Pseudocirrhosis is a rare entity that closely mimics cirrhosis clinically and radiographically but lacks the histopathologic features of cirrhosis.1,2 It is most commonly described in metastatic breast carcinoma and associated chemotherapeutic regimens; however, it has been reported with metastatic carcinoma of other origins, including metastatic esophageal squamous cell carcinoma and gastric adenocarcinoma following chemotherapy.3,4 It is associated with significant morbidity and mortality, even after initiation of appropriate treatment.1 The macroscopic findings differ from classic macronodular cirrhosis, as is demonstrated by lesional, desmoplastic nodules rather than abnormal liver parenchyma with surrounding bridging fibrosis forming nodules. The microscopic findings vary, but generally present as one of two variations. The first is a pattern of nodular regenerative hyperplasia with capsular retraction and is associated with chemotherapy regimens or possibly chemotherapeutic response to metastatic tumor.2 The second histopathologic pattern is infiltration by metastatic carcinoma with a desmoplastic response to the tumor cells, as seen in this case.
The pictures belong to a 71-year-old man who presented with decompensated cirrhosis of unknown etiology. Cirrhosis and sequelae of portal hypertension were originally diagnosed by computed tomography (Figure 1A). His clinical course was complicated by hepatic encephalopathy and large volume ascites with concern for spontaneous bacterial peritonitis, and he passed away shortly after transition to palliative care.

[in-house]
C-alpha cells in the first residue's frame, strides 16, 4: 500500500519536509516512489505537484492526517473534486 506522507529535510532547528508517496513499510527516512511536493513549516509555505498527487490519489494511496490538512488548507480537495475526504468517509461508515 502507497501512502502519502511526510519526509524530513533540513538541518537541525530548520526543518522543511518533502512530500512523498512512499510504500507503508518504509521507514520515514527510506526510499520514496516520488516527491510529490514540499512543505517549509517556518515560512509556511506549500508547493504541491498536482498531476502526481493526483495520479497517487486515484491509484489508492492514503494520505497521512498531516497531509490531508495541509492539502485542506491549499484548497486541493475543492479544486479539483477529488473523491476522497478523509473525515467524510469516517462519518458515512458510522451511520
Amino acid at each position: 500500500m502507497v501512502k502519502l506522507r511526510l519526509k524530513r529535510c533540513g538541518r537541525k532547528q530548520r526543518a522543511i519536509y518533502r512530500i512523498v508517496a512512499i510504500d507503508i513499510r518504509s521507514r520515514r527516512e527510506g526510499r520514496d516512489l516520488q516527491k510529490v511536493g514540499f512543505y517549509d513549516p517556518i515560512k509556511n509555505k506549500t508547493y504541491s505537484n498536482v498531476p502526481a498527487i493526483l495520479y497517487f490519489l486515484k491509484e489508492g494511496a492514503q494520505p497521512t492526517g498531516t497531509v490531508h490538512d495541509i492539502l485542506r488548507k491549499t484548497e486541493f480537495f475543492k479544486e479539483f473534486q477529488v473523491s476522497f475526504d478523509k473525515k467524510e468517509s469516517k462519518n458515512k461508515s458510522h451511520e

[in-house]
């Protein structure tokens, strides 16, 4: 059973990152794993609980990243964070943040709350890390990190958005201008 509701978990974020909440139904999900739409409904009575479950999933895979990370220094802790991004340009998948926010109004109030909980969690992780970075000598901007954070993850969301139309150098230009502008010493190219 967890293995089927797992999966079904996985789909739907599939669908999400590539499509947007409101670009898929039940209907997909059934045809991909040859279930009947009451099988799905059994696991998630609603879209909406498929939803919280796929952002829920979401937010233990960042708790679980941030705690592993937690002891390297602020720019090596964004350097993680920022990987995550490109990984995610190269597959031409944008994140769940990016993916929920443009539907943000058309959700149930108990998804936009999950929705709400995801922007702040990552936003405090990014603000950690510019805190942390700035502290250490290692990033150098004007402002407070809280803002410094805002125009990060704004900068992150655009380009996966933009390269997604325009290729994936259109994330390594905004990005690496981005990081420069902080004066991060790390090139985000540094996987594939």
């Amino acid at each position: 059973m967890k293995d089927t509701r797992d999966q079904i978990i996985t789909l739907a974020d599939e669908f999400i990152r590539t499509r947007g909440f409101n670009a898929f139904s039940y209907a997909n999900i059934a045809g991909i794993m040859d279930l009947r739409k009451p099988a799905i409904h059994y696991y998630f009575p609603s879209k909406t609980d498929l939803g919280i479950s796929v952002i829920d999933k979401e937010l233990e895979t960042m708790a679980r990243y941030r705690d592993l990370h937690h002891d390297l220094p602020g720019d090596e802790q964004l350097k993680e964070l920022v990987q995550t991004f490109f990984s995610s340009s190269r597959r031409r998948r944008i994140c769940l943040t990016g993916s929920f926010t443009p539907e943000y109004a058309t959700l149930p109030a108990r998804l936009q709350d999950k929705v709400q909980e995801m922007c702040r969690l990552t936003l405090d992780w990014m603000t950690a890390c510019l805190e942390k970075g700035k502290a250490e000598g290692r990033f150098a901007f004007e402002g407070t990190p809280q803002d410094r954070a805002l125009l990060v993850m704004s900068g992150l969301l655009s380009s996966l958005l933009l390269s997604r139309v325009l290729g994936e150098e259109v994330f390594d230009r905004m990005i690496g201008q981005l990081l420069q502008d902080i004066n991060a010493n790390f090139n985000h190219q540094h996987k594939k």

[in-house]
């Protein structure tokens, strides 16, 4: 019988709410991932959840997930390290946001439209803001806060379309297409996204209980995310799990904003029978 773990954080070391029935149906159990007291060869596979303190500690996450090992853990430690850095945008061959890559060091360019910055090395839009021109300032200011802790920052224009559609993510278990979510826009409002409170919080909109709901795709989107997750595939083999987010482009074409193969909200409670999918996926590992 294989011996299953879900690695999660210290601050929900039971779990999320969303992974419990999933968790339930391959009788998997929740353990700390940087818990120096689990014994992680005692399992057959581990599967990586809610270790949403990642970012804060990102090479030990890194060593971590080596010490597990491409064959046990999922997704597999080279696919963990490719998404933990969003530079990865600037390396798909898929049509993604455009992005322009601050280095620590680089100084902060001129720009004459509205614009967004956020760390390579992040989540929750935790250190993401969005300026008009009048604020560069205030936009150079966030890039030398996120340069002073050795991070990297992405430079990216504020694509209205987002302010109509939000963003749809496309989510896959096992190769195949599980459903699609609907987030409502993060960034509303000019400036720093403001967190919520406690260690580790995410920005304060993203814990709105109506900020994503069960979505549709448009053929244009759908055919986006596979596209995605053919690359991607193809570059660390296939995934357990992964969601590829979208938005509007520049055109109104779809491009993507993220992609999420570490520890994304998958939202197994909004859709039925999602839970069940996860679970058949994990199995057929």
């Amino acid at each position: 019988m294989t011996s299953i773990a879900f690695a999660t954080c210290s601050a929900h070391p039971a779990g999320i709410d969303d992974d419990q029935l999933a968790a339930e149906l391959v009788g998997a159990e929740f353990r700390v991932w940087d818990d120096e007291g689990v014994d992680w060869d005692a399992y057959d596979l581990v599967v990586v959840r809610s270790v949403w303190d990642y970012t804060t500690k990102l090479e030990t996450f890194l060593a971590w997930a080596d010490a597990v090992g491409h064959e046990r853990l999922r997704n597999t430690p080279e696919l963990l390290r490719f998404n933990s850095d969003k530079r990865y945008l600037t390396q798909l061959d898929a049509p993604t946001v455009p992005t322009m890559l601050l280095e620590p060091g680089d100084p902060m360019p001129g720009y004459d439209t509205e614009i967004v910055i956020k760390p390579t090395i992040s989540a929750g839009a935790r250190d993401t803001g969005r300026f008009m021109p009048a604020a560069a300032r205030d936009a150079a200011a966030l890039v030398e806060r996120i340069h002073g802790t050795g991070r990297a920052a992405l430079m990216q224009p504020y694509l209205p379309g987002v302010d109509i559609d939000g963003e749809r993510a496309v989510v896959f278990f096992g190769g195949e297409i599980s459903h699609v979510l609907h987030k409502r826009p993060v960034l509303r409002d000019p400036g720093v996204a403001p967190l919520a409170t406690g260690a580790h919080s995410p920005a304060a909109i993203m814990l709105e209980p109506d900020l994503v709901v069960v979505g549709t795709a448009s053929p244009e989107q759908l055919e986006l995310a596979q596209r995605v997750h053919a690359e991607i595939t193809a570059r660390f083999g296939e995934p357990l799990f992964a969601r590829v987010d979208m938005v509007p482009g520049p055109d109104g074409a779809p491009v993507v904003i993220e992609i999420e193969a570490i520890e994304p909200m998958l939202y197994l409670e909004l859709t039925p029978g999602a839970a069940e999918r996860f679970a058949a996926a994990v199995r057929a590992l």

A – Non-contrast enhanced CT of the abdomen and pelvis demonstrates cirrhotic morphology of the liver with hypoenhancing lesions and large volume ascites; B – Posterior aspect of the liver, cut surface, showing replacement of the normal liver parenchyma by tan-white, ill-defined, fibrotic nodules, and gallbladder with a slightly thickened wall; C – Esophagus and stomach with indurated plaque-like mass centered below the gastroesophageal junction; D – Photomicrograph of the liver demonstrating replacement of normal parenchyma by metastatic adenocarcinoma with necrosis and desmoplasia without evidence of background fibrosis or hepatitis (H&E, 400x).: Consent for a full autopsy was obtained and the findings are shared with IRB approval (VUMC IRB 211285). Postmortem examination revealed an enlarged liver with capsular nodularity and marked replacement of hepatic parenchyma by dense fibrotic nodules on cut surface (Figure 1B). Additionally, there was a 2.5 cm indurated, plaque-like mass centered below the gastroesophageal (GE) junction (Figure 1C). Microscopic sections of the GE junction mass showed poorly differentiated adenocarcinoma with neuroendocrine and signet-ring features. Histologic examination of the liver showed marked replacement of the liver parenchyma by metastatic adenocarcinoma without evidence of background fibrosis or hepatitis (Figure 1D). Furthermore, metastatic adenocarcinoma was present in the lungs, thoracic and abdominal lymph nodes, and gallbladder wall. Thus, the cause of death was liver failure due to metastatic gastric adenocarcinoma.
Pseudocirrhosis, Adenocarcinoma, Gastric
1 Adike A, Karlin N, Menias C, Carey EJ. Pseudocirrhosis: a case series and literature review. Case Rep Gastroenterol. 2016;10(2):381-91. http://dx.doi.org/10.1159/000448066. PMid:27721722.
2 Young ST, Paulson EK, Washington K, Gulliver DJ, Vredenburgh JJ, Baker ME. CT of the liver in patients with metastatic breast carcinoma treated by chemotherapy: findings simulating cirrhosis. AJR Am J Roentgenol. 1994;163(6):1385-8. http://dx.doi.org/10.2214/ajr.163.6.7992734. PMid:7992734.
3 Kobashigawa C, Nakamoto M, Hokama A, Hirata T, Kinjo F, Fujita J. Pseudocirrhosis in metastatic esophageal cancer. South Med J. 2010;103(5):488-9. http://dx.doi.org/10.1097/SMJ.0b013e3181d82d50. PMid:20375937.
4 Mitani S, Kadowaki S, Taniguchi H, Muto H, Muro K. Pseudocirrhosis in gastric cancer with diffuse liver metastases after a dramatic response to chemotherapy. Case Rep Oncol. 2016;9(1):106-11. http://dx.doi.org/10.1159/000443876. PMid:27293396.